The contrary elephant often resists the urgings of the person on his back and indeed his animal preferences frequently prevail. The suggestion in this comparison is that our actions are driven much more by raw emotions and family culture than by calm reason. Rationality plays its part, but mostly a lesser role than we like to admit in our decision-making.

Applying this thinking to our current political situation, we can safely say that 40% of voters will support President Trump in November with approximately the same number guaranteed to show up for Joe Biden. All recent polls support this political analysi…

The Prosperity Gospel

The Prosperity Gospel Gerry OShea
About five years ago I was invited to play golf with a priest from my home county, Kerry. He was working as a missionary in Maracaibo in Venezuela, and he was spending a few days in New York before going on to Ireland for a vacation.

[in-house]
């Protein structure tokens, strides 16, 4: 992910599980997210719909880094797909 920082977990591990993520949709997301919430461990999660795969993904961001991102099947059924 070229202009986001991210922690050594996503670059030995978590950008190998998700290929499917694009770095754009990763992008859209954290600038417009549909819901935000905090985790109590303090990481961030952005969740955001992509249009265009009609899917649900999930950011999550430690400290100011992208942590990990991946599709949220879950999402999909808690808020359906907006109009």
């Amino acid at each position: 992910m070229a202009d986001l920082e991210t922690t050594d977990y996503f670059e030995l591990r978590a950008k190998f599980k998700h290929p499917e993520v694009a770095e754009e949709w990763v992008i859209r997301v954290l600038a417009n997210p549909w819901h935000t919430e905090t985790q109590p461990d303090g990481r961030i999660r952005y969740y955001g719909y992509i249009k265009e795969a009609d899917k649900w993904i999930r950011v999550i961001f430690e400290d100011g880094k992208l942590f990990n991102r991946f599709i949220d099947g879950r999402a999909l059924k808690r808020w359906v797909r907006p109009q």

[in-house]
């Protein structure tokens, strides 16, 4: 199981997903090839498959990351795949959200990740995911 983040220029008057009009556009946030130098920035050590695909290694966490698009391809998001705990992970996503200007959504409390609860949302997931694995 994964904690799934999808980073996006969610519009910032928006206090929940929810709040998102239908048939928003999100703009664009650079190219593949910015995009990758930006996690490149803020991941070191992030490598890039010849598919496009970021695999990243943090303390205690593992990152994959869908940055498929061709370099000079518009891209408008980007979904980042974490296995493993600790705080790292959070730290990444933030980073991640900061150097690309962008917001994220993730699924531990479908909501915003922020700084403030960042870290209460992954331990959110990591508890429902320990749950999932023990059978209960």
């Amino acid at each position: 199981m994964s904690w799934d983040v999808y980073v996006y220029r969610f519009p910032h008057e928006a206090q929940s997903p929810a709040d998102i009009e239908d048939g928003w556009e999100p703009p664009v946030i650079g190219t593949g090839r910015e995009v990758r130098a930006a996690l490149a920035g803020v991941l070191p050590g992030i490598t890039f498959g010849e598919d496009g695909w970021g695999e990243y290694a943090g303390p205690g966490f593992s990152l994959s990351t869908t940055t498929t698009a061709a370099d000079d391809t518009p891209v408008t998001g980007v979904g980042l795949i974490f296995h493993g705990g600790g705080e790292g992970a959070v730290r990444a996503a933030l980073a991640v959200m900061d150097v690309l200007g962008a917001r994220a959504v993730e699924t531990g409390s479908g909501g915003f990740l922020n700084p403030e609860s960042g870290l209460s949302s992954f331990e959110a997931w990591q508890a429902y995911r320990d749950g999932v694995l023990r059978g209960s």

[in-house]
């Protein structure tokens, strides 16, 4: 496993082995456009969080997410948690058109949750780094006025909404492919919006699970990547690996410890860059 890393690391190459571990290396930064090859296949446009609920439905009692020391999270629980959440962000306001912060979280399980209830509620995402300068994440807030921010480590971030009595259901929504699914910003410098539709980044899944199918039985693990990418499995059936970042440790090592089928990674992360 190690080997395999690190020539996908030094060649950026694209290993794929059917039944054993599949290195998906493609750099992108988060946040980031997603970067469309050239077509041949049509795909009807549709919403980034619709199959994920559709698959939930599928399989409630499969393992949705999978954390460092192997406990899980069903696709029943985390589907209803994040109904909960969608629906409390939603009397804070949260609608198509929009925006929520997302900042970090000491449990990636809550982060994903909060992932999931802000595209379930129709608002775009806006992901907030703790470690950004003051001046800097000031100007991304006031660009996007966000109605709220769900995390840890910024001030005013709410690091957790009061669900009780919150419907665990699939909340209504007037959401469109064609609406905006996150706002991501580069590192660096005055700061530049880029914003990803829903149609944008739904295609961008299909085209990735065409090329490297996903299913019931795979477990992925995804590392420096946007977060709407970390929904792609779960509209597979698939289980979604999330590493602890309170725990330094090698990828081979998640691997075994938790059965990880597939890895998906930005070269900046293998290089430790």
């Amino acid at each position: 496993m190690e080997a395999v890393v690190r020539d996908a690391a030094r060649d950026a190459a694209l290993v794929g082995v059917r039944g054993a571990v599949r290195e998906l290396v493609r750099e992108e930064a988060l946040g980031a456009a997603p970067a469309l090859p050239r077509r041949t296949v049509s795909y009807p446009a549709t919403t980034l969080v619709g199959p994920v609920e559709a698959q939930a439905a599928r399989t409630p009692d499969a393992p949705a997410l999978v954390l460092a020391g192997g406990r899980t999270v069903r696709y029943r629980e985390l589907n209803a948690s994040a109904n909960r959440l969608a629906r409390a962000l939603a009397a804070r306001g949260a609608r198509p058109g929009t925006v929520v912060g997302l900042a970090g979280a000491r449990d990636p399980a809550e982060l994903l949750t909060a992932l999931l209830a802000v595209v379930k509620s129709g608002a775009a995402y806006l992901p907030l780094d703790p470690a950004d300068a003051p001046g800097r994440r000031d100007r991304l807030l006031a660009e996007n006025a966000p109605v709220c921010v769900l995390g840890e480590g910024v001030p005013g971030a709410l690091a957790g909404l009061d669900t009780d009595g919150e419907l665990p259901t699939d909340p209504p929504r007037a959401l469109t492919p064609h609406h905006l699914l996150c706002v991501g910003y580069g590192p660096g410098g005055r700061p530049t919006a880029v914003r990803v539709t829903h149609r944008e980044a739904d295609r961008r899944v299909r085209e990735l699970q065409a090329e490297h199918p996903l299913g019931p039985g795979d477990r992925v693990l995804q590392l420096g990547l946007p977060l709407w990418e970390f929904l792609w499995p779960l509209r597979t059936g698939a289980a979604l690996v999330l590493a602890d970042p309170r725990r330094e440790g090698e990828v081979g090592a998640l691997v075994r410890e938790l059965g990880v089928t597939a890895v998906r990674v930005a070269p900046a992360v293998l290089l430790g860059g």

We played in the State Championship Course off route 9W in Rockland County, and afterwards we stopped for a meal and a few drinks in Kennelly’s Bar, close to the exit from the course. The conversation was lively because we shared a strong interest in Irish games with a special affinity for Kerry football.

He told me about his work and his life as a missionary in Venezuela. I was surprised when he related that his most challenging assignment involved advising the local Catholic charismatic organization. He explained that without direction they could easily veer into elitist thinking, convinced that their special relationship with the Holy Spirit would bring all kinds of benefits, including financial enrichment.

He focused on …

Change in America in June 2020

Change in AmericaGerry OShea
The death of George Floyd in Mineapolis from torture inflicted in broad daylight has led to days of protest all over the country and beyond. The event was filmed by a brave young woman who stood her ground close to the location to capture a clear video showing a manacled Mr. Floyd on the ground pleading with a policeman who had his knee on his neck that he was choking from lack of air. The torture scene lasted close to nine minutes before the prisoner expired on the street.

The horror video told the story very clearly of a prisoner in custody being tortured, and the response was an outcry of shock and disbelief from people all over America. The community feeling of revulsion brought to mind a line from an Irish rebel song, “the wailing cry went up to very heaven.”